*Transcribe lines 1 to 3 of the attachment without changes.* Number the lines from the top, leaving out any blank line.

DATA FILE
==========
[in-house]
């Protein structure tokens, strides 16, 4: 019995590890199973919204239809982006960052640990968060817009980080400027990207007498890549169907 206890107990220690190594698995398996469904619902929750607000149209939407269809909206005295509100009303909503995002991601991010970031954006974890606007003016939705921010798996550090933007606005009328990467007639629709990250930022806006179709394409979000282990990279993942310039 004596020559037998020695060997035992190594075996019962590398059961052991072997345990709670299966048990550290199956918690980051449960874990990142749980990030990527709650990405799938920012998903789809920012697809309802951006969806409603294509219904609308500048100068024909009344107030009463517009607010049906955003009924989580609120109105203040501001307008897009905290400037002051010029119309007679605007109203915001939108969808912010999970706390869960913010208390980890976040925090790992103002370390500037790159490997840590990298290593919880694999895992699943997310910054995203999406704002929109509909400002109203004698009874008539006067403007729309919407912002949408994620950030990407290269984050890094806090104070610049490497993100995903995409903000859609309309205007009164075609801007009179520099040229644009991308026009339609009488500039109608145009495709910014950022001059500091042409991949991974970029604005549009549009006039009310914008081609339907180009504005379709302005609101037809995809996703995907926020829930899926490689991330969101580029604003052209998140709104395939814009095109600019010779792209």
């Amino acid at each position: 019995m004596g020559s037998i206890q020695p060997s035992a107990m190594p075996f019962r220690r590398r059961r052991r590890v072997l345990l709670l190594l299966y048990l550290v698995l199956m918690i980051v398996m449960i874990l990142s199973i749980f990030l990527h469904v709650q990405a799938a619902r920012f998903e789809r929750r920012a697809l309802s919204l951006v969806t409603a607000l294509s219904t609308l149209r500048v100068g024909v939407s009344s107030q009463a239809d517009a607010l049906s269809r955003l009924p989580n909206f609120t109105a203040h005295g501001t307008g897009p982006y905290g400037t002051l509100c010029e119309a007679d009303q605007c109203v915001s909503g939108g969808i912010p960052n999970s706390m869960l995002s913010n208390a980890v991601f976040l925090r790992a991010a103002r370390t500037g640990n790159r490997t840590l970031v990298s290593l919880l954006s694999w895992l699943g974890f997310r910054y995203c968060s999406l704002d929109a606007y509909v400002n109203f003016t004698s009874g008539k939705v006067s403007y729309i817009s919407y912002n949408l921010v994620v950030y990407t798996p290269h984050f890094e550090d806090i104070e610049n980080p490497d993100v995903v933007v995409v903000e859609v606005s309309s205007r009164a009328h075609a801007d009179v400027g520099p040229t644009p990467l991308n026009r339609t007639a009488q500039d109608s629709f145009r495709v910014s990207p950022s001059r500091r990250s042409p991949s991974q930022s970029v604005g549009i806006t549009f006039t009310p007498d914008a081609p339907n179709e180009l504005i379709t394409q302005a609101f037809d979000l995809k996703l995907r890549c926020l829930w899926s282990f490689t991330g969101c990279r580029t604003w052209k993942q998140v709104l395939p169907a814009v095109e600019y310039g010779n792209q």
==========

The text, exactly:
[in-house]
């Protein structure tokens, strides 16, 4: 019995590890199973919204239809982006960052640990968060817009980080400027990207007498890549169907 206890107990220690190594698995398996469904619902929750607000149209939407269809909206005295509100009303909503995002991601991010970031954006974890606007003016939705921010798996550090933007606005009328990467007639629709990250930022806006179709394409979000282990990279993942310039 004596020559037998020695060997035992190594075996019962590398059961052991072997345990709670299966048990550290199956918690980051449960874990990142749980990030990527709650990405799938920012998903789809920012697809309802951006969806409603294509219904609308500048100068024909009344107030009463517009607010049906955003009924989580609120109105203040501001307008897009905290400037002051010029119309007679605007109203915001939108969808912010999970706390869960913010208390980890976040925090790992103002370390500037790159490997840590990298290593919880694999895992699943997310910054995203999406704002929109509909400002109203004698009874008539006067403007729309919407912002949408994620950030990407290269984050890094806090104070610049490497993100995903995409903000859609309309205007009164075609801007009179520099040229644009991308026009339609009488500039109608145009495709910014950022001059500091042409991949991974970029604005549009549009006039009310914008081609339907180009504005379709302005609101037809995809996703995907926020829930899926490689991330969101580029604003052209998140709104395939814009095109600019010779792209």
């Amino acid at each position: 019995m004596g020559s037998i206890q020695p060997s035992a107990m190594p075996f019962r220690r590398r059961r052991r590890v072997l345990l709670l190594l299966y048990l550290v698995l199956m918690i980051v398996m449960i874990l990142s199973i749980f990030l990527h469904v709650q990405a799938a619902r920012f998903e789809r929750r920012a697809l309802s919204l951006v969806t409603a607000l294509s219904t609308l149209r500048v100068g024909v939407s009344s107030q009463a239809d517009a607010l049906s269809r955003l009924p989580n909206f609120t109105a203040h005295g501001t307008g897009p982006y905290g400037t002051l509100c010029e119309a007679d009303q605007c109203v915001s909503g939108g969808i912010p960052n999970s706390m869960l995002s913010n208390a980890v991601f976040l925090r790992a991010a103002r370390t500037g640990n790159r490997t840590l970031v990298s290593l919880l954006s694999w895992l699943g974890f997310r910054y995203c968060s999406l704002d929109a606007y509909v400002n109203f003016t004698s009874g008539k939705v006067s403007y729309i817009s919407y912002n949408l921010v994620v950030y990407t798996p290269h984050f890094e550090d806090i104070e610049n980080p490497d993100v995903v933007v995409v903000e859609v606005s309309s205007r009164a009328h075609a801007d009179v400027g520099p040229t644009p990467l991308n026009r339609t007639a009488q500039d109608s629709f145009r495709v910014s990207p950022s001059r500091r990250s042409p991949s991974q930022s970029v604005g549009i806006t549009f006039t009310p007498d914008a081609p339907n179709e180009l504005i379709t394409q302005a609101f037809d979000l995809k996703l995907r890549c926020l829930w899926s282990f490689t991330g969101c990279r580029t604003w052209k993942q998140v709104l395939p169907a814009v095109e600019y310039g010779n792209q």